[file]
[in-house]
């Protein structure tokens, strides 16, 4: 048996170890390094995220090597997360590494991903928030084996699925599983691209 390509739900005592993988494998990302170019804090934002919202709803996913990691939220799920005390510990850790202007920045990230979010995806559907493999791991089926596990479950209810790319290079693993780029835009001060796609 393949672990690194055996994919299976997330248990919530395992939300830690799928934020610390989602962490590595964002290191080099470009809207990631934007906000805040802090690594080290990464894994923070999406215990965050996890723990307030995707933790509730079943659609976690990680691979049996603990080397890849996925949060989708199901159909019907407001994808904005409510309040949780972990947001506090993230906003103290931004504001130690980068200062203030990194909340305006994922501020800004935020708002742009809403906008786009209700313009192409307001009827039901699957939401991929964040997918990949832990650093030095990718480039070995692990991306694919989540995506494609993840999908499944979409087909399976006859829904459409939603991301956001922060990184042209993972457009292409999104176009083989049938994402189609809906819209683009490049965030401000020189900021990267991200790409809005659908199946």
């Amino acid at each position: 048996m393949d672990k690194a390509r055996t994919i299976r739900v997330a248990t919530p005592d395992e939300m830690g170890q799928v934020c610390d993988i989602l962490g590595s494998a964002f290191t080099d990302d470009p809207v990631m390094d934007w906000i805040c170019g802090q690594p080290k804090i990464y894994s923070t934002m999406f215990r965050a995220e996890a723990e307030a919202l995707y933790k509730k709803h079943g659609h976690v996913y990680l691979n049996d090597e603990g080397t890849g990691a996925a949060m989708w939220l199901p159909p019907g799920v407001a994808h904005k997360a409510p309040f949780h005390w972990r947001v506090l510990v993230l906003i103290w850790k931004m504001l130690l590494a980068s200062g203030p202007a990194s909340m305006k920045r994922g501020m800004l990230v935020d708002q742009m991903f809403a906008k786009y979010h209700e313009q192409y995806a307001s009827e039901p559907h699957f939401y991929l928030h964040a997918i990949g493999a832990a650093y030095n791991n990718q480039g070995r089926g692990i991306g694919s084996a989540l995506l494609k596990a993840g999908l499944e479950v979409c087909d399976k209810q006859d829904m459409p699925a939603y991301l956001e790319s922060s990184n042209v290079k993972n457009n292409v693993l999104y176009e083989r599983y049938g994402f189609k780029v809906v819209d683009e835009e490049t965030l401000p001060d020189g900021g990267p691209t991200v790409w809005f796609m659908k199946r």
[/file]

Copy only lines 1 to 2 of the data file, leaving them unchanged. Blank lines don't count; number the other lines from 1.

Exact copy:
[in-house]
């Protein structure tokens, strides 16, 4: 048996170890390094995220090597997360590494991903928030084996699925599983691209 390509739900005592993988494998990302170019804090934002919202709803996913990691939220799920005390510990850790202007920045990230979010995806559907493999791991089926596990479950209810790319290079693993780029835009001060796609 393949672990690194055996994919299976997330248990919530395992939300830690799928934020610390989602962490590595964002290191080099470009809207990631934007906000805040802090690594080290990464894994923070999406215990965050996890723990307030995707933790509730079943659609976690990680691979049996603990080397890849996925949060989708199901159909019907407001994808904005409510309040949780972990947001506090993230906003103290931004504001130690980068200062203030990194909340305006994922501020800004935020708002742009809403906008786009209700313009192409307001009827039901699957939401991929964040997918990949832990650093030095990718480039070995692990991306694919989540995506494609993840999908499944979409087909399976006859829904459409939603991301956001922060990184042209993972457009292409999104176009083989049938994402189609809906819209683009490049965030401000020189900021990267991200790409809005659908199946």